I am still on the move as I write this, but just wanted to post about my stay at the Hostel Buffalo Niagara (also referred to as Buffalo Hostel), a “non-profit hostel is in the heart of downtown Buffalo’s Theater District”.
I am a little groggy in the video. Sorry about that.
A friendly Indian family had shared some chai with me that morning, but it wasn’t as caffeinated as my usual espresso. At least I’m keeping my media shorter these days. 🙂
And here are a few more shots of the room I stayed in:
I’d say travel is worse with the government shutdown, but here are some ideas to consider.
I was in Salem this past weekend and while one would think that that would have nothing to do with the federal government, the visitor’s center was not open.
Thank goodness for the volunteers standing outside of the visitor’s center, or we might have had to figure things out on our own, which is very doable in most tourist attractions.
But it’s unfortunate that all this has to happen.
Like I have mentioned in other posts, this is Salem’s busiest time, so they weren’t going to let a shutdown effect business. And it was very busy there, so I don’t think it’s making a lot of people hesitate to take excursions. It just might take a little bit more planning before heading out the door.
The upside to all of this? I’m sure there are locations that have really slowed down (like Washington DC), so if you like having cities all to yourself and can deal with the way the shutdown might make things a slight bit more inconvenient (or closed), then this might be the perfect time for you to take a trip.
Here’s a post from Hosteling International about the topic. It’s very good and some of the places that are on their list surprised me. Why would Disney World have anything to do with a government shut down? Probably for the same reason Salem does, but I doubt that Space Mountain is closed or that Mickey has locked himself in his cottage.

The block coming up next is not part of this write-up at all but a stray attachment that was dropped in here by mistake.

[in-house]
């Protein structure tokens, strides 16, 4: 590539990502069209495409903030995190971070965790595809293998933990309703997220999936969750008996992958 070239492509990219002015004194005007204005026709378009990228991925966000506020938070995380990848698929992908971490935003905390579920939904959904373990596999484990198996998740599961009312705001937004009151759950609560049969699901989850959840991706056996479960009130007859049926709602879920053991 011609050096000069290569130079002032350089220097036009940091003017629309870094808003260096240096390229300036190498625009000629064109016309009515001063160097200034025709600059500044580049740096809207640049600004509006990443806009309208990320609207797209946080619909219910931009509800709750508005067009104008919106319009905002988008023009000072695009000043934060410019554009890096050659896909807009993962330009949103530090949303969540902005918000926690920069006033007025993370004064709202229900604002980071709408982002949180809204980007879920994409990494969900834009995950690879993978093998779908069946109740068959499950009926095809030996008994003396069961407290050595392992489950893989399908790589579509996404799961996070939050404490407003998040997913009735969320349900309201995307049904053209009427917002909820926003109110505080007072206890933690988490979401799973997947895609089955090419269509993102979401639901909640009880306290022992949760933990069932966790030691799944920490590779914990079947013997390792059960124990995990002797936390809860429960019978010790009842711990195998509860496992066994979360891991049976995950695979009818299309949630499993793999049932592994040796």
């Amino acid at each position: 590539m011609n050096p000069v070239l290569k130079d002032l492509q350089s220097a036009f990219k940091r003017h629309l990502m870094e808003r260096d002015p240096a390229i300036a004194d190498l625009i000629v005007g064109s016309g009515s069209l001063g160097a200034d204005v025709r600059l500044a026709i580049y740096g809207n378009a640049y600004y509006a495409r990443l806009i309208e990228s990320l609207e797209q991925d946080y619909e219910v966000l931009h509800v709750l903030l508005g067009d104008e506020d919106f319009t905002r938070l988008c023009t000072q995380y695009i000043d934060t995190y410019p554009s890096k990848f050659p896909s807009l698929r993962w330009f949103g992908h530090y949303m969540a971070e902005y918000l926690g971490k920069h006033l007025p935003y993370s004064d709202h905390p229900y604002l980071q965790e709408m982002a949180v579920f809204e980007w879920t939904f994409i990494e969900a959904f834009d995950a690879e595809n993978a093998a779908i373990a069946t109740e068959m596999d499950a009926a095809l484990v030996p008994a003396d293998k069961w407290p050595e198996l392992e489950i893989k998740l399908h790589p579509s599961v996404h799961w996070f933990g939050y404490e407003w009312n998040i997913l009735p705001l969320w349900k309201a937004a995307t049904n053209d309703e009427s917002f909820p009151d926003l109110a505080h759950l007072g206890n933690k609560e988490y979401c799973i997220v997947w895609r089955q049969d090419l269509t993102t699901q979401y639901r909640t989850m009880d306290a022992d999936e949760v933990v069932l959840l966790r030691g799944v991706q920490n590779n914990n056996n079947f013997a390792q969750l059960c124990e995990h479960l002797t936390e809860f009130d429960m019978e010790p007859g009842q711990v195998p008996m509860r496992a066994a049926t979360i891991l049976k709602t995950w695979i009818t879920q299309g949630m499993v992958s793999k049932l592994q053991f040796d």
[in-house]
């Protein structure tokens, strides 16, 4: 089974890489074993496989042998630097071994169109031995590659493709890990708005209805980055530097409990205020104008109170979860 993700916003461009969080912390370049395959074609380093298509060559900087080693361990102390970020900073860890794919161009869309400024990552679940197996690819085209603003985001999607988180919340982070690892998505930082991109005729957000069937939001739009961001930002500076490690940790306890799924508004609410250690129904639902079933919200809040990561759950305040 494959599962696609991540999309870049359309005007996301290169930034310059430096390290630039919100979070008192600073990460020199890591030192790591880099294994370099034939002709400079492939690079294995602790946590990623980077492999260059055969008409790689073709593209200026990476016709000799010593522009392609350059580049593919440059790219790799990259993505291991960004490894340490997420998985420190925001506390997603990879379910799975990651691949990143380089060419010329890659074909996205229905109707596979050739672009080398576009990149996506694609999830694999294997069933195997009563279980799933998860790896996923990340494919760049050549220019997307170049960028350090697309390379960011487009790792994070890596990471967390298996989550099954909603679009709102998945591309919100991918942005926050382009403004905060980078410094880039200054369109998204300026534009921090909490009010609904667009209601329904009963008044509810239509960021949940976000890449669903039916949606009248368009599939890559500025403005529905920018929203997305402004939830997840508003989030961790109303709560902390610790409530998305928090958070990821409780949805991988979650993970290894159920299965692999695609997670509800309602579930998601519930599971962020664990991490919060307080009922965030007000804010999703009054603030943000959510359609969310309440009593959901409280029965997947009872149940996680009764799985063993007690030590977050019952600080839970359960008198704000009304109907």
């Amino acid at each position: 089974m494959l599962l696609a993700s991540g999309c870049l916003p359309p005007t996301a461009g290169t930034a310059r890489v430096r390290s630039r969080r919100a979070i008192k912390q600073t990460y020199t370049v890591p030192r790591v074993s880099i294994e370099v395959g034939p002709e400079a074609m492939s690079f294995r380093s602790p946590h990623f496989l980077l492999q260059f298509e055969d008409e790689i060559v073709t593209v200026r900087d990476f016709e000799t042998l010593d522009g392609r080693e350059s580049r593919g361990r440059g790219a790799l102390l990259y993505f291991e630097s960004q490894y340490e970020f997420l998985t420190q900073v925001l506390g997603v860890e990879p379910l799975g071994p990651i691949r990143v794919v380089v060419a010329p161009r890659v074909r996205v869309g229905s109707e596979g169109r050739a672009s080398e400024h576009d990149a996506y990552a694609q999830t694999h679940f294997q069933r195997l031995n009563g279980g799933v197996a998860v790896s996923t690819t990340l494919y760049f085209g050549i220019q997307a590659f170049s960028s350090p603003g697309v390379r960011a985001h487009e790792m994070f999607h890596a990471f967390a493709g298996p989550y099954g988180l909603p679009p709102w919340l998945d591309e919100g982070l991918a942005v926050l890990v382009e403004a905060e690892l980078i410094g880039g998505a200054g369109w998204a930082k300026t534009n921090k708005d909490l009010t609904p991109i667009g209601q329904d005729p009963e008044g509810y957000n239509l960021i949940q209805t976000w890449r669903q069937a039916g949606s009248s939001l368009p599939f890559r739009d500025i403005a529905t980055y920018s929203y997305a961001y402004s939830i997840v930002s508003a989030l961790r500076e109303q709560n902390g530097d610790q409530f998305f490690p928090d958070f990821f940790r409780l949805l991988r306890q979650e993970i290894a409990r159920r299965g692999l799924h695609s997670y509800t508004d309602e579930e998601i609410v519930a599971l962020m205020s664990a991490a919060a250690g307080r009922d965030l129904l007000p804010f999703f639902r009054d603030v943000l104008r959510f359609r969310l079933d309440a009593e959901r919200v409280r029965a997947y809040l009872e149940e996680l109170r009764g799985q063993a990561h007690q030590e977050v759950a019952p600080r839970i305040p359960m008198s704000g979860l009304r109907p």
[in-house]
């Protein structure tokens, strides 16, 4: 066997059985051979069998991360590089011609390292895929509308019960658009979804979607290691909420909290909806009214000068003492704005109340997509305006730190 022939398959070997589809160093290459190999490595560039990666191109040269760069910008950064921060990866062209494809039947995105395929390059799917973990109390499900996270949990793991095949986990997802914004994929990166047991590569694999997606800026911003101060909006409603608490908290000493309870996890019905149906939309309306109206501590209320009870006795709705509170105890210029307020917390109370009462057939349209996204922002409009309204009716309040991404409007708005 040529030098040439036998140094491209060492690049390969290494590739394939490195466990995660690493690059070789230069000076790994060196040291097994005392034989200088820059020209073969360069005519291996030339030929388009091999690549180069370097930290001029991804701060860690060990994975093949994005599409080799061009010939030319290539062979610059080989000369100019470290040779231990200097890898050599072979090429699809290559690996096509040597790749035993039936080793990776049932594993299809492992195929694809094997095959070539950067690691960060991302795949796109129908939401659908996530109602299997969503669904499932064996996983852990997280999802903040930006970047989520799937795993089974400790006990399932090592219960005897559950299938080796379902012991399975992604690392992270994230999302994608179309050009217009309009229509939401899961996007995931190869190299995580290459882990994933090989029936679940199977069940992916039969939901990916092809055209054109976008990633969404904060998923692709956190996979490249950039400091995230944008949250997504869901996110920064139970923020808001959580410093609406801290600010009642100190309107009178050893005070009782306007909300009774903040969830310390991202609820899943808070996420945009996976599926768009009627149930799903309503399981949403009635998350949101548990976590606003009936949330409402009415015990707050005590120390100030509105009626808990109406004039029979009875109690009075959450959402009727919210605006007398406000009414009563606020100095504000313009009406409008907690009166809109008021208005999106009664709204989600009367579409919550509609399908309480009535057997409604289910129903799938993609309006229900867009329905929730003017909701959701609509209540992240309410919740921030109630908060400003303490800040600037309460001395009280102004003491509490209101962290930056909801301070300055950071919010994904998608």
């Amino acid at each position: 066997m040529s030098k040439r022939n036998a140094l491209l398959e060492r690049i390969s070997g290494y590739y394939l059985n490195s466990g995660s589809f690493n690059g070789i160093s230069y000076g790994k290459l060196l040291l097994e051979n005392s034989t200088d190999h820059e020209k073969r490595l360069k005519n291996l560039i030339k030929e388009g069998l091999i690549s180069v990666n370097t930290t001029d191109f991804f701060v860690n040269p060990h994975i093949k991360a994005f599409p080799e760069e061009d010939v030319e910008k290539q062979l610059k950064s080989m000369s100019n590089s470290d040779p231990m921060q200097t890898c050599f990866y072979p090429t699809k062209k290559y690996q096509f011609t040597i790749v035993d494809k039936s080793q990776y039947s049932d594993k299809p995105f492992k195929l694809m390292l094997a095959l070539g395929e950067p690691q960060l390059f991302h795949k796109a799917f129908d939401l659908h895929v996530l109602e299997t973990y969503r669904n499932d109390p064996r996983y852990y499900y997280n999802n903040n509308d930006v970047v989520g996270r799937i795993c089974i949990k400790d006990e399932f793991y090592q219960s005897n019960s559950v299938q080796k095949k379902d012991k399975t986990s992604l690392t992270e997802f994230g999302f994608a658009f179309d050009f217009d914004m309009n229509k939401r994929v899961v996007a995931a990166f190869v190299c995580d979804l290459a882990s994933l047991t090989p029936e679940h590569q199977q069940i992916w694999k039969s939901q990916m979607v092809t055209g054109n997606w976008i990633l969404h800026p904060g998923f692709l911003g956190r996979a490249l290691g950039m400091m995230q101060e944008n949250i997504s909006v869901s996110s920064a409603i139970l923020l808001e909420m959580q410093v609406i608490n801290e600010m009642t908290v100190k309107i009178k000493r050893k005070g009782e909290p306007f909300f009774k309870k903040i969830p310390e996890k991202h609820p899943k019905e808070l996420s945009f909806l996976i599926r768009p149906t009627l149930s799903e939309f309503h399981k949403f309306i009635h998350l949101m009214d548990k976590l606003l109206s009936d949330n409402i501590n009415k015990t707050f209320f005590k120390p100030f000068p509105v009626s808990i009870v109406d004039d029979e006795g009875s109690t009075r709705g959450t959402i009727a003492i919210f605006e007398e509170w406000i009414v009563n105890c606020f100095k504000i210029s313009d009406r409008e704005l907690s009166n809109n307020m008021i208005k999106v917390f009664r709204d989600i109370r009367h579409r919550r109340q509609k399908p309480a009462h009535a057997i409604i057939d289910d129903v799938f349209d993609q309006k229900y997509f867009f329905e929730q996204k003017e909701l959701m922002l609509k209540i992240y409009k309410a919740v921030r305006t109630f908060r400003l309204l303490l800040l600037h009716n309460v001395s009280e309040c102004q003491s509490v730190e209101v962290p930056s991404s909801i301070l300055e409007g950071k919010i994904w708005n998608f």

When I created TBP 0004 “Enjoying a Hostel Environment” I mentioned that one should leave the dog home if planning to stay in a hostel. I didn’t think that any hostels existed that were open to pet travel because the logistic of a dorm room are not conducive to such amenities.
It can get too crowded with just a bunch of humans and their huge luggage, but can you imagine adding three barking chihuahuas and a giant St. Bernard to the mix?
That would be utter insanity!
But apparently hostels in Europe have figured out a work-around for the dog issue.
After I posted that podcast, I received an email from Hosteling International with a link to their blog post about a few of the hostels that DO allow dogs.
I was thrilled to read the article because even though I enjoy solo travel, it can get a bit lonely.
The dog obviously keeps me company, and many of the dog-related places that I visit (like dog parks) offer a great way for humans like me to socialize on the road, but there is nothing like finishing a day of sightseeing in a common room or in the kitchen and sharing my experiences while listening to others who also have advice and could guide my next day of touring.
I hope that the American hostels will follow suit and consider opening their doors to pet travel, too. I love staying at hostels and have really missed the camaraderie and the social way to learn about the the destination.
Yes, I know I said I would never do a podcast about Chicago, and to tell you the truth, it took me a while to figure out how to I would present the city in an honest way – both celebrating the fun of traveling as a tourist while also being forthright about my learnings from living there for over a year.
I think I achieved a good balance in TBP 0017, so if you are interested in visiting Chicago, this podcast should give you not only a great overview, but a few tips that most tourist don’t know and tour books don’t tell you.
I would love to hear feedback about this podcast. Despite all of the trepidation I experienced before the recording, I think this is one of my better ones. 🙂
PODCAST NOTES FOR TBP 0017: Traveling in Chicago: A Nice Place To Visit But I Wouldn’t Want To Live There
Howard Johnson’s on LaSalle
I have heard the quality is questionable. I didn’t mention this hotel in the podcast and have never stayed there, but you can’t beat the parking situation and fabulous location.